(1) The book is not finished yet. But it will appear with MIT Press, and I expect it to appear over the next year and a half or so.
(2) Realm is best read after HtDP [1e or 2e] or some other course on plain programming (not necessarily program design). It teaches (simple) programming in Racket.
(3) HtDP [2e] does NOT teach programming in Racket. It uses several teaching languages, each matching a stage in the convex hull of the design recipes (tactics) of a certain part of the book. HtDP's design tactics do away with the usual "everything is a Turing machine so learn by coping me" approach.
I wish more people were as excited by Racket as I am.
The "comments" are really an introduction to type systems, along with general good practice.
The ability to describe a function by purely it's signature without the presence of mutation makes reasoning through hard problems more straightforward.
The book is used best in conjuction with Coursera's https://www.coursera.org/course/programdesign
Realm of Racket is designed more or less as a self paced tutorial. It is in the tradition of Land of Lisp. It is targeted at a broader and more general audience.
How to Design Programs starts at the very beginning and has a lot more principled of an approach, focusing on FP and programming as calculation of values. It's by far my favourite introductory programming text.
That contrasts directly with my opinion after 20-years of development experience working on applications across a number of industries and in teams of 1 to 100. Not 'all' programmers can be or are good, and definitely this is not true for 'all people' in general.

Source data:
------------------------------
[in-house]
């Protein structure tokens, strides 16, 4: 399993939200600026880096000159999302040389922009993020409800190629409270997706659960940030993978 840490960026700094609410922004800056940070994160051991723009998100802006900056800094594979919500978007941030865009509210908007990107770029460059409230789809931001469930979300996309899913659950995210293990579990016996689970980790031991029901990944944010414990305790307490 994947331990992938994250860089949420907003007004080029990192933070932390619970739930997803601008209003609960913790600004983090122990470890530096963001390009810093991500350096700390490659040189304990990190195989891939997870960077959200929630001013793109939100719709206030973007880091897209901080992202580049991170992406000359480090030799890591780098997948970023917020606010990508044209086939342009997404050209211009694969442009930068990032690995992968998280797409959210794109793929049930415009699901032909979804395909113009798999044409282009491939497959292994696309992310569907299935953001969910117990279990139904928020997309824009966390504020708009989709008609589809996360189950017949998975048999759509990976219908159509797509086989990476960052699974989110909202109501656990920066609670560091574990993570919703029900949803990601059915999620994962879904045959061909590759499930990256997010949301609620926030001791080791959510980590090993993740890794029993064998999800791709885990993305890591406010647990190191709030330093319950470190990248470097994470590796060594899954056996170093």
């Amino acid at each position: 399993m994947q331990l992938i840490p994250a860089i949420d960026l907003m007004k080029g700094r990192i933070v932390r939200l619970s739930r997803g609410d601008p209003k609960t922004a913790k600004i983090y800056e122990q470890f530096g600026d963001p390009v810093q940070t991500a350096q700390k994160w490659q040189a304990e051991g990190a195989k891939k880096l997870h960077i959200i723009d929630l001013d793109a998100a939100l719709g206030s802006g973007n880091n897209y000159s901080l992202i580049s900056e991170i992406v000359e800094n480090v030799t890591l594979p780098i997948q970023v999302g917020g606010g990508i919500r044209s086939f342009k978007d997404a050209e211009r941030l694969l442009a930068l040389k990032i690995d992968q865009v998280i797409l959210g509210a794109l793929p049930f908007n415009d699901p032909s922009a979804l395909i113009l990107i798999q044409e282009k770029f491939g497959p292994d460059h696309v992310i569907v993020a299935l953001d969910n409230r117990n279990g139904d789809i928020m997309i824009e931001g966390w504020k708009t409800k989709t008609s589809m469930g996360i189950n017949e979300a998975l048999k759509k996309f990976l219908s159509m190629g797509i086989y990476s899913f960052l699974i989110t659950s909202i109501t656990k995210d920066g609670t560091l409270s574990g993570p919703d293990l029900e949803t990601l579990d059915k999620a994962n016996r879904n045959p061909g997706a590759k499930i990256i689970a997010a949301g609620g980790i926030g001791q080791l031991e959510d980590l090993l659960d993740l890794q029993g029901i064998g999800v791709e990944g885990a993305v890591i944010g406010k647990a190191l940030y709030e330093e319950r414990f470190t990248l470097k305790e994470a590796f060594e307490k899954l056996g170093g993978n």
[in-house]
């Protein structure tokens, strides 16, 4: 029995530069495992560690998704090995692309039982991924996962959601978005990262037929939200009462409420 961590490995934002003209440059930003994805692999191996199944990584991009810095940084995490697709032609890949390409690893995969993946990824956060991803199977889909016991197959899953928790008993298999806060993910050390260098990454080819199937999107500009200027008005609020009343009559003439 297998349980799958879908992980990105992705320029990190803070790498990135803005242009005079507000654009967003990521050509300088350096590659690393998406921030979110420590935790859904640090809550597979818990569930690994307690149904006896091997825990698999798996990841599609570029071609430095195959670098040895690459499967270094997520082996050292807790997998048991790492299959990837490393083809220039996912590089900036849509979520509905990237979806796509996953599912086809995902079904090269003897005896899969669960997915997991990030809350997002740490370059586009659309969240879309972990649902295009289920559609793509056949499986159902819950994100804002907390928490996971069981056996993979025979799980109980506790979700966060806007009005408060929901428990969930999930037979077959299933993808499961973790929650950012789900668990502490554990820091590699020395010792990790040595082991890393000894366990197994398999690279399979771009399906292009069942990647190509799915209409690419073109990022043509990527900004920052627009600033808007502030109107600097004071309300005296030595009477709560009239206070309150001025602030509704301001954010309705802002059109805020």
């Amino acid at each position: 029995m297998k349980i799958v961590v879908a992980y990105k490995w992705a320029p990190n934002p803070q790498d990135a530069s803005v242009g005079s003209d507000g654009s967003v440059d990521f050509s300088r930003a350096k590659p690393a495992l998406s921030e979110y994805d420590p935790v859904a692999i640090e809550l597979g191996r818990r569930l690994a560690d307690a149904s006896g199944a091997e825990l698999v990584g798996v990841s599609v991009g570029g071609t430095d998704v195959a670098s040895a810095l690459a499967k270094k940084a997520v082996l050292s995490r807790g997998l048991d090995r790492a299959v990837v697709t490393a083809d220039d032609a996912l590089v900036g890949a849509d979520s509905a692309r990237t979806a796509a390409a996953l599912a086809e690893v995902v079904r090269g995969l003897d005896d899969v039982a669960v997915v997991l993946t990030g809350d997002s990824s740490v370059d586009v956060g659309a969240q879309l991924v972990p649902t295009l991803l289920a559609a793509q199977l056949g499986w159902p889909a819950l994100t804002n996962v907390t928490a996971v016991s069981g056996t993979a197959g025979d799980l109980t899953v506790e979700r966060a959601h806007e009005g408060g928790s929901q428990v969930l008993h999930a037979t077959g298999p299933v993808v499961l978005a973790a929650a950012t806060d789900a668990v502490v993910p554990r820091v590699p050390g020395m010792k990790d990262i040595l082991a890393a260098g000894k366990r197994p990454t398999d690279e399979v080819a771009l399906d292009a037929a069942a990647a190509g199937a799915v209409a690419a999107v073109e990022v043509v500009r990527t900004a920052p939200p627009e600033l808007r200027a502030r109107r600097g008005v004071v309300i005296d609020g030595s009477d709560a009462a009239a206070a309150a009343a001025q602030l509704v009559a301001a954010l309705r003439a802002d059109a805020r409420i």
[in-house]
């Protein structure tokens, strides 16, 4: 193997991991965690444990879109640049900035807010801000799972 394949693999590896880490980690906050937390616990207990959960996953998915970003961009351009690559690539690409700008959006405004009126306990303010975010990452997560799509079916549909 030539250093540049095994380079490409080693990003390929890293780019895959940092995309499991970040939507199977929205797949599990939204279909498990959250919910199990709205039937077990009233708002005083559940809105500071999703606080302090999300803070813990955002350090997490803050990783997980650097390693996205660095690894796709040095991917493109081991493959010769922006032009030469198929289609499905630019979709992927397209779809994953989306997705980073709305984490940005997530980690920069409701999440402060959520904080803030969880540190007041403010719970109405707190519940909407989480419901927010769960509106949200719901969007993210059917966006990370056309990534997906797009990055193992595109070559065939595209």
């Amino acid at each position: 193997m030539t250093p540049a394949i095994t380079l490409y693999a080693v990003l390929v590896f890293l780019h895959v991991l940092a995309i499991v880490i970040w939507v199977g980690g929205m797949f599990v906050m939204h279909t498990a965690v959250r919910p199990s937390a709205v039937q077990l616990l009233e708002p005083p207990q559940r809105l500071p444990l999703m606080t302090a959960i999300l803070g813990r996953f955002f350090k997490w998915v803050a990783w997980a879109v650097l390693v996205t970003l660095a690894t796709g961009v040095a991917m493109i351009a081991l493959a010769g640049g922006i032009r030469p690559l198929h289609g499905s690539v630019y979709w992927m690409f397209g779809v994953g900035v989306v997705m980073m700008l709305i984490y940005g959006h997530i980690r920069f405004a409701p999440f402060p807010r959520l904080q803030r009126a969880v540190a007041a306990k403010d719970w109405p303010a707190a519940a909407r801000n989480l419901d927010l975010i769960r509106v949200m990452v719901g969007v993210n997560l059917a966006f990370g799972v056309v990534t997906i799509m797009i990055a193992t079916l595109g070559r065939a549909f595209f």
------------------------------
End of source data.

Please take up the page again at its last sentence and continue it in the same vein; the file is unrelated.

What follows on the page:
After such a start, why then should I read further? I'm genuinely interested to know the answer.
Well, except that seems to be covered better by the preface to the firat edition.
Your idea that some people "have it" and some don't is just not true with almost anything in reality. Prodigies are extremely rare, and everyone else who "has it" got there by practicing in their field. Anybody (assuming no other learning disabilities) can become a programmer, and a good one at that, if they honestly believe they can do it, study the foundational skills they need for it, then practice and practice.
Try to remember how you became a programmer - chances are you started learning at an early age - you already had the foundational skills in language, math and science etc, because you were competent in school, and you probably spent a large part of your youth engaged in programming. You're no prodigy, and you didn't have it to begin with. Instead of saying "I can't do it", your probably the type to ask "how can I do it?".
The "bad", or non-programmers are more likely to be the ones who say "I can't do it", "it's too complicated for me", etc. You can crush the chance of these people ever being competent by simply agreeing with them that they can't - because if they don't have the belief that they can, they won't bother spending hours learning the foundational skills they need, or the thousands of hours practicing which would turn them into good programmers.
From my teaching experience, the learner's belief is by far the most important factor in their learning. Those who have no belief will simply not put any effort into learning, and will never progress. The author obviously understands this too, and invites the reader to first believe they can do it, so that they continue reading.